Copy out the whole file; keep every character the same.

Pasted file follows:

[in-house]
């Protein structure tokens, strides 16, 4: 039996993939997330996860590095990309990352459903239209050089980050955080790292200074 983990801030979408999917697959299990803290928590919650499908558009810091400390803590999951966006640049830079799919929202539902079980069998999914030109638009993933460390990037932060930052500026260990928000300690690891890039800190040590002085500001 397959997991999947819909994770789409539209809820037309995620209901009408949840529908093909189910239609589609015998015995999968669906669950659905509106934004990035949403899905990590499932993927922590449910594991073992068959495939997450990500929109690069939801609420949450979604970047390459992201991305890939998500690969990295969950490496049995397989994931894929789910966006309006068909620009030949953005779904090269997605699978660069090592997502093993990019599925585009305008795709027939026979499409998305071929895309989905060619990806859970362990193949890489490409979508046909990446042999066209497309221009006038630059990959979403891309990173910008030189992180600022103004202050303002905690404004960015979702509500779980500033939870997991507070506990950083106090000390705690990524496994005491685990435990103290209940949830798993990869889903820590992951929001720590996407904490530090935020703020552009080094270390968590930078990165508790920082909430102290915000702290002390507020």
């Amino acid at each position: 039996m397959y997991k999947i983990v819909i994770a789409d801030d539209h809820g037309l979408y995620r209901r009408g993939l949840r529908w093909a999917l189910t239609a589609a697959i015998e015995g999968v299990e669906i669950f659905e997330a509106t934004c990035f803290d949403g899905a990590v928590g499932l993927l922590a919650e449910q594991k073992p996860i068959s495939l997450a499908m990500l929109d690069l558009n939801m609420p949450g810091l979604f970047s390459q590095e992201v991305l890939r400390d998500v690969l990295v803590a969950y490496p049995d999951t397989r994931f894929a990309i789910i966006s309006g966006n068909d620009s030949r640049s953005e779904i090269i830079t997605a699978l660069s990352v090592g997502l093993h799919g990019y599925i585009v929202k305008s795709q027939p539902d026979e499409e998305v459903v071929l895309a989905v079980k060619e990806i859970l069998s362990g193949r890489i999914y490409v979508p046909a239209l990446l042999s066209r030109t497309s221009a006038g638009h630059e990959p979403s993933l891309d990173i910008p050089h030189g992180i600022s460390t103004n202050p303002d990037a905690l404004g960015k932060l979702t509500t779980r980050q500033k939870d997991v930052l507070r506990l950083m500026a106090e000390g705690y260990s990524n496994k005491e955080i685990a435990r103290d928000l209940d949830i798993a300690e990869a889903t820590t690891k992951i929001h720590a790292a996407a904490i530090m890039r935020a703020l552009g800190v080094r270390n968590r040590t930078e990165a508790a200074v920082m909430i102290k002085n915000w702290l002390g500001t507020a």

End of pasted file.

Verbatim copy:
[in-house]
């Protein structure tokens, strides 16, 4: 039996993939997330996860590095990309990352459903239209050089980050955080790292200074 983990801030979408999917697959299990803290928590919650499908558009810091400390803590999951966006640049830079799919929202539902079980069998999914030109638009993933460390990037932060930052500026260990928000300690690891890039800190040590002085500001 397959997991999947819909994770789409539209809820037309995620209901009408949840529908093909189910239609589609015998015995999968669906669950659905509106934004990035949403899905990590499932993927922590449910594991073992068959495939997450990500929109690069939801609420949450979604970047390459992201991305890939998500690969990295969950490496049995397989994931894929789910966006309006068909620009030949953005779904090269997605699978660069090592997502093993990019599925585009305008795709027939026979499409998305071929895309989905060619990806859970362990193949890489490409979508046909990446042999066209497309221009006038630059990959979403891309990173910008030189992180600022103004202050303002905690404004960015979702509500779980500033939870997991507070506990950083106090000390705690990524496994005491685990435990103290209940949830798993990869889903820590992951929001720590996407904490530090935020703020552009080094270390968590930078990165508790920082909430102290915000702290002390507020």
């Amino acid at each position: 039996m397959y997991k999947i983990v819909i994770a789409d801030d539209h809820g037309l979408y995620r209901r009408g993939l949840r529908w093909a999917l189910t239609a589609a697959i015998e015995g999968v299990e669906i669950f659905e997330a509106t934004c990035f803290d949403g899905a990590v928590g499932l993927l922590a919650e449910q594991k073992p996860i068959s495939l997450a499908m990500l929109d690069l558009n939801m609420p949450g810091l979604f970047s390459q590095e992201v991305l890939r400390d998500v690969l990295v803590a969950y490496p049995d999951t397989r994931f894929a990309i789910i966006s309006g966006n068909d620009s030949r640049s953005e779904i090269i830079t997605a699978l660069s990352v090592g997502l093993h799919g990019y599925i585009v929202k305008s795709q027939p539902d026979e499409e998305v459903v071929l895309a989905v079980k060619e990806i859970l069998s362990g193949r890489i999914y490409v979508p046909a239209l990446l042999s066209r030109t497309s221009a006038g638009h630059e990959p979403s993933l891309d990173i910008p050089h030189g992180i600022s460390t103004n202050p303002d990037a905690l404004g960015k932060l979702t509500t779980r980050q500033k939870d997991v930052l507070r506990l950083m500026a106090e000390g705690y260990s990524n496994k005491e955080i685990a435990r103290d928000l209940d949830i798993a300690e990869a889903t820590t690891k992951i929001h720590a790292a996407a904490i530090m890039r935020a703020l552009g800190v080094r270390n968590r040590t930078e990165a508790a200074v920082m909430i102290k002085n915000w702290l002390g500001t507020a």